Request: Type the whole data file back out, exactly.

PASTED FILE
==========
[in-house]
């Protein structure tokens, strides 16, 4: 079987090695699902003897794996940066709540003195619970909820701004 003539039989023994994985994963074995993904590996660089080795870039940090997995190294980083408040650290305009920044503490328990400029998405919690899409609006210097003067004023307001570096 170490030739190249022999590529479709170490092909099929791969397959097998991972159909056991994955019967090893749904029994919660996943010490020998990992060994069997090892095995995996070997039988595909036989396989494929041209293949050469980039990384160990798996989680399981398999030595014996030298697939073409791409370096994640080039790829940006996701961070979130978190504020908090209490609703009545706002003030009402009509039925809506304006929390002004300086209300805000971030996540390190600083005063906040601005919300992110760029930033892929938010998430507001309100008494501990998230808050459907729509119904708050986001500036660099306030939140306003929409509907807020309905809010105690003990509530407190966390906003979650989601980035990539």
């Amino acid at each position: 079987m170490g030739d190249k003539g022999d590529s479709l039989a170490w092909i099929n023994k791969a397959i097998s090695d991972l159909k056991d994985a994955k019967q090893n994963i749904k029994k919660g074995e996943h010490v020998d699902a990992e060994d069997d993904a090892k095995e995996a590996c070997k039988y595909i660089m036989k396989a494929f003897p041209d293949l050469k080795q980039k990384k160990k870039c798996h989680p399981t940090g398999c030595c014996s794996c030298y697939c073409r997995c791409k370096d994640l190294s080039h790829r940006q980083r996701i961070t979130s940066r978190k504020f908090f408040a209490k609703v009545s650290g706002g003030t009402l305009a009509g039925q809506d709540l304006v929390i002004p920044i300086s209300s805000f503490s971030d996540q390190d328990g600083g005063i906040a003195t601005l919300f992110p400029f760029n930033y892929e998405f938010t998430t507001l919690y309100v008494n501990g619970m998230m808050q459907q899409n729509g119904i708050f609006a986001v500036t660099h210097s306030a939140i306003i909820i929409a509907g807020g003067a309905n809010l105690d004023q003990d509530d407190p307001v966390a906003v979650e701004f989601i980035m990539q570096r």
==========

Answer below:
[in-house]
């Protein structure tokens, strides 16, 4: 079987090695699902003897794996940066709540003195619970909820701004 003539039989023994994985994963074995993904590996660089080795870039940090997995190294980083408040650290305009920044503490328990400029998405919690899409609006210097003067004023307001570096 170490030739190249022999590529479709170490092909099929791969397959097998991972159909056991994955019967090893749904029994919660996943010490020998990992060994069997090892095995995996070997039988595909036989396989494929041209293949050469980039990384160990798996989680399981398999030595014996030298697939073409791409370096994640080039790829940006996701961070979130978190504020908090209490609703009545706002003030009402009509039925809506304006929390002004300086209300805000971030996540390190600083005063906040601005919300992110760029930033892929938010998430507001309100008494501990998230808050459907729509119904708050986001500036660099306030939140306003929409509907807020309905809010105690003990509530407190966390906003979650989601980035990539």
């Amino acid at each position: 079987m170490g030739d190249k003539g022999d590529s479709l039989a170490w092909i099929n023994k791969a397959i097998s090695d991972l159909k056991d994985a994955k019967q090893n994963i749904k029994k919660g074995e996943h010490v020998d699902a990992e060994d069997d993904a090892k095995e995996a590996c070997k039988y595909i660089m036989k396989a494929f003897p041209d293949l050469k080795q980039k990384k160990k870039c798996h989680p399981t940090g398999c030595c014996s794996c030298y697939c073409r997995c791409k370096d994640l190294s080039h790829r940006q980083r996701i961070t979130s940066r978190k504020f908090f408040a209490k609703v009545s650290g706002g003030t009402l305009a009509g039925q809506d709540l304006v929390i002004p920044i300086s209300s805000f503490s971030d996540q390190d328990g600083g005063i906040a003195t601005l919300f992110p400029f760029n930033y892929e998405f938010t998430t507001l919690y309100v008494n501990g619970m998230m808050q459907q899409n729509g119904i708050f609006a986001v500036t660099h210097s306030a939140i306003i909820i929409a509907g807020g003067a309905n809010l105690d004023q003990d509530d407190p307001v966390a906003v979650e701004f989601i980035m990539q570096r």